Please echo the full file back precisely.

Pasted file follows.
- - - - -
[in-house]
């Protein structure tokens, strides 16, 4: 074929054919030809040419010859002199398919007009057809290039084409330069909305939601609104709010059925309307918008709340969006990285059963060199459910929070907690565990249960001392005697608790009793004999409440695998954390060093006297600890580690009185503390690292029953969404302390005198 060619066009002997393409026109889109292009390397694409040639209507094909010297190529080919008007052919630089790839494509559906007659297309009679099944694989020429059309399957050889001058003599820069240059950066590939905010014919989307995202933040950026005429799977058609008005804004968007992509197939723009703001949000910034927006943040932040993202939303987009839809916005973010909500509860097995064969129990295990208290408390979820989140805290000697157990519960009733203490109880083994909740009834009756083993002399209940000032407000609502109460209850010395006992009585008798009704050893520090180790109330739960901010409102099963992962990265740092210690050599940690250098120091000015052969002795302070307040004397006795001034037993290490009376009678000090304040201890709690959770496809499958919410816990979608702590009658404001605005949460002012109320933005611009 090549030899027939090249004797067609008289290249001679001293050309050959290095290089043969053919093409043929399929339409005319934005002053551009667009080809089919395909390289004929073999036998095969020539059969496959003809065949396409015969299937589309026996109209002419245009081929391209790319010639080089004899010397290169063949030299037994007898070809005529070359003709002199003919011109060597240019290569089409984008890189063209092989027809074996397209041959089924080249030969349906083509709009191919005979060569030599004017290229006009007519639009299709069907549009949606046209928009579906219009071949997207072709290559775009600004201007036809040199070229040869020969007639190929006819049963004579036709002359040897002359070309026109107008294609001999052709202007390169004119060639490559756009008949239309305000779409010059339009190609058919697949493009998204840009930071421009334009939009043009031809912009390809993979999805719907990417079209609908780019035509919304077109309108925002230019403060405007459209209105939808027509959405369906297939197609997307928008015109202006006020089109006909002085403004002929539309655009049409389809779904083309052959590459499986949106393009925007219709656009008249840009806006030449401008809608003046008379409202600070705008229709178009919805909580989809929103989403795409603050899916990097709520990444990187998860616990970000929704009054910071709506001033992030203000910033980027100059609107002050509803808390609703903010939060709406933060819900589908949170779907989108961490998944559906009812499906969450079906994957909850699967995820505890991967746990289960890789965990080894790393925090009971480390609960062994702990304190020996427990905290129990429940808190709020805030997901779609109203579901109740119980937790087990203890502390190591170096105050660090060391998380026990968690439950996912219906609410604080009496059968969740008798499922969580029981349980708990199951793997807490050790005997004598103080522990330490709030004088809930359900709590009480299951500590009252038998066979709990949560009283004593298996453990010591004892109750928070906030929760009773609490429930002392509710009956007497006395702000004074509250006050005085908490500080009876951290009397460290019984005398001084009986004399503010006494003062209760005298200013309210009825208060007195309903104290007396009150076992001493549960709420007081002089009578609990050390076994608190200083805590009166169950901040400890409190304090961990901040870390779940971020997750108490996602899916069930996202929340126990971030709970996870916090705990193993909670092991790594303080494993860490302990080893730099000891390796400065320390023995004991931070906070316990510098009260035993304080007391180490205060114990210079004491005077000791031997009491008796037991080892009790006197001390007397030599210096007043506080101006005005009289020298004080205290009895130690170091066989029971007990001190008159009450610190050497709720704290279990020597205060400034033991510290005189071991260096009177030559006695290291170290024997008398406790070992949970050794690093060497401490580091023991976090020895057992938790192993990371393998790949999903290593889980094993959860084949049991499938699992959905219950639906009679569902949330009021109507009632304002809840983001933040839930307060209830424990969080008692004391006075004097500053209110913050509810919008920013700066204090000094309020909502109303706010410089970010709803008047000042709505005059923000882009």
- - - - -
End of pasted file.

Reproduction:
[in-house]
């Protein structure tokens, strides 16, 4: 074929054919030809040419010859002199398919007009057809290039084409330069909305939601609104709010059925309307918008709340969006990285059963060199459910929070907690565990249960001392005697608790009793004999409440695998954390060093006297600890580690009185503390690292029953969404302390005198 060619066009002997393409026109889109292009390397694409040639209507094909010297190529080919008007052919630089790839494509559906007659297309009679099944694989020429059309399957050889001058003599820069240059950066590939905010014919989307995202933040950026005429799977058609008005804004968007992509197939723009703001949000910034927006943040932040993202939303987009839809916005973010909500509860097995064969129990295990208290408390979820989140805290000697157990519960009733203490109880083994909740009834009756083993002399209940000032407000609502109460209850010395006992009585008798009704050893520090180790109330739960901010409102099963992962990265740092210690050599940690250098120091000015052969002795302070307040004397006795001034037993290490009376009678000090304040201890709690959770496809499958919410816990979608702590009658404001605005949460002012109320933005611009 090549030899027939090249004797067609008289290249001679001293050309050959290095290089043969053919093409043929399929339409005319934005002053551009667009080809089919395909390289004929073999036998095969020539059969496959003809065949396409015969299937589309026996109209002419245009081929391209790319010639080089004899010397290169063949030299037994007898070809005529070359003709002199003919011109060597240019290569089409984008890189063209092989027809074996397209041959089924080249030969349906083509709009191919005979060569030599004017290229006009007519639009299709069907549009949606046209928009579906219009071949997207072709290559775009600004201007036809040199070229040869020969007639190929006819049963004579036709002359040897002359070309026109107008294609001999052709202007390169004119060639490559756009008949239309305000779409010059339009190609058919697949493009998204840009930071421009334009939009043009031809912009390809993979999805719907990417079209609908780019035509919304077109309108925002230019403060405007459209209105939808027509959405369906297939197609997307928008015109202006006020089109006909002085403004002929539309655009049409389809779904083309052959590459499986949106393009925007219709656009008249840009806006030449401008809608003046008379409202600070705008229709178009919805909580989809929103989403795409603050899916990097709520990444990187998860616990970000929704009054910071709506001033992030203000910033980027100059609107002050509803808390609703903010939060709406933060819900589908949170779907989108961490998944559906009812499906969450079906994957909850699967995820505890991967746990289960890789965990080894790393925090009971480390609960062994702990304190020996427990905290129990429940808190709020805030997901779609109203579901109740119980937790087990203890502390190591170096105050660090060391998380026990968690439950996912219906609410604080009496059968969740008798499922969580029981349980708990199951793997807490050790005997004598103080522990330490709030004088809930359900709590009480299951500590009252038998066979709990949560009283004593298996453990010591004892109750928070906030929760009773609490429930002392509710009956007497006395702000004074509250006050005085908490500080009876951290009397460290019984005398001084009986004399503010006494003062209760005298200013309210009825208060007195309903104290007396009150076992001493549960709420007081002089009578609990050390076994608190200083805590009166169950901040400890409190304090961990901040870390779940971020997750108490996602899916069930996202929340126990971030709970996870916090705990193993909670092991790594303080494993860490302990080893730099000891390796400065320390023995004991931070906070316990510098009260035993304080007391180490205060114990210079004491005077000791031997009491008796037991080892009790006197001390007397030599210096007043506080101006005005009289020298004080205290009895130690170091066989029971007990001190008159009450610190050497709720704290279990020597205060400034033991510290005189071991260096009177030559006695290291170290024997008398406790070992949970050794690093060497401490580091023991976090020895057992938790192993990371393998790949999903290593889980094993959860084949049991499938699992959905219950639906009679569902949330009021109507009632304002809840983001933040839930307060209830424990969080008692004391006075004097500053209110913050509810919008920013700066204090000094309020909502109303706010410089970010709803008047000042709505005059923000882009």